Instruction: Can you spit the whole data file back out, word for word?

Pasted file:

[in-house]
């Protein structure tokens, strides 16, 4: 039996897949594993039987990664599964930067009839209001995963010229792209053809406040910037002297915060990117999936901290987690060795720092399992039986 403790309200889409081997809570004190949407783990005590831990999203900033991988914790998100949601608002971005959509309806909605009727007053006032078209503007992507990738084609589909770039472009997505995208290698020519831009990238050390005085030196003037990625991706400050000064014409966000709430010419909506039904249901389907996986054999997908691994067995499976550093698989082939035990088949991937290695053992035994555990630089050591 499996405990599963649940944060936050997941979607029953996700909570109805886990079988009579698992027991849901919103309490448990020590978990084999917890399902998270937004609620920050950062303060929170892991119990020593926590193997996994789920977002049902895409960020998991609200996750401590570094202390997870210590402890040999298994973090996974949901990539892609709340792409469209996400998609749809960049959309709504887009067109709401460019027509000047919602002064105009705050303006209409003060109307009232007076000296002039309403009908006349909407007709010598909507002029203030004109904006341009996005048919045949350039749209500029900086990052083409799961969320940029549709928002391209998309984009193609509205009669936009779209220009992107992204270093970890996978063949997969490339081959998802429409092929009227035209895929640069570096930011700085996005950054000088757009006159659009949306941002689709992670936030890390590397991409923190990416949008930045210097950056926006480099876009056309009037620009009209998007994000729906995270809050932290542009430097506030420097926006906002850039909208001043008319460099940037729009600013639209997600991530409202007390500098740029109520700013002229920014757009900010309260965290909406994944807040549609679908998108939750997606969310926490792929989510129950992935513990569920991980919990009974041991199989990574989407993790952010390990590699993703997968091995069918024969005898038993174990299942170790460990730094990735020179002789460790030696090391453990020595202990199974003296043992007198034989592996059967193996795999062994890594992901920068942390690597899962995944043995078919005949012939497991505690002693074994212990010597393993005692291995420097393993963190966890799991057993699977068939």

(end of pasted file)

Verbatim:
[in-house]
């Protein structure tokens, strides 16, 4: 039996897949594993039987990664599964930067009839209001995963010229792209053809406040910037002297915060990117999936901290987690060795720092399992039986 403790309200889409081997809570004190949407783990005590831990999203900033991988914790998100949601608002971005959509309806909605009727007053006032078209503007992507990738084609589909770039472009997505995208290698020519831009990238050390005085030196003037990625991706400050000064014409966000709430010419909506039904249901389907996986054999997908691994067995499976550093698989082939035990088949991937290695053992035994555990630089050591 499996405990599963649940944060936050997941979607029953996700909570109805886990079988009579698992027991849901919103309490448990020590978990084999917890399902998270937004609620920050950062303060929170892991119990020593926590193997996994789920977002049902895409960020998991609200996750401590570094202390997870210590402890040999298994973090996974949901990539892609709340792409469209996400998609749809960049959309709504887009067109709401460019027509000047919602002064105009705050303006209409003060109307009232007076000296002039309403009908006349909407007709010598909507002029203030004109904006341009996005048919045949350039749209500029900086990052083409799961969320940029549709928002391209998309984009193609509205009669936009779209220009992107992204270093970890996978063949997969490339081959998802429409092929009227035209895929640069570096930011700085996005950054000088757009006159659009949306941002689709992670936030890390590397991409923190990416949008930045210097950056926006480099876009056309009037620009009209998007994000729906995270809050932290542009430097506030420097926006906002850039909208001043008319460099940037729009600013639209997600991530409202007390500098740029109520700013002229920014757009900010309260965290909406994944807040549609679908998108939750997606969310926490792929989510129950992935513990569920991980919990009974041991199989990574989407993790952010390990590699993703997968091995069918024969005898038993174990299942170790460990730094990735020179002789460790030696090391453990020595202990199974003296043992007198034989592996059967193996795999062994890594992901920068942390690597899962995944043995078919005949012939497991505690002693074994212990010597393993005692291995420097393993963190966890799991057993699977068939």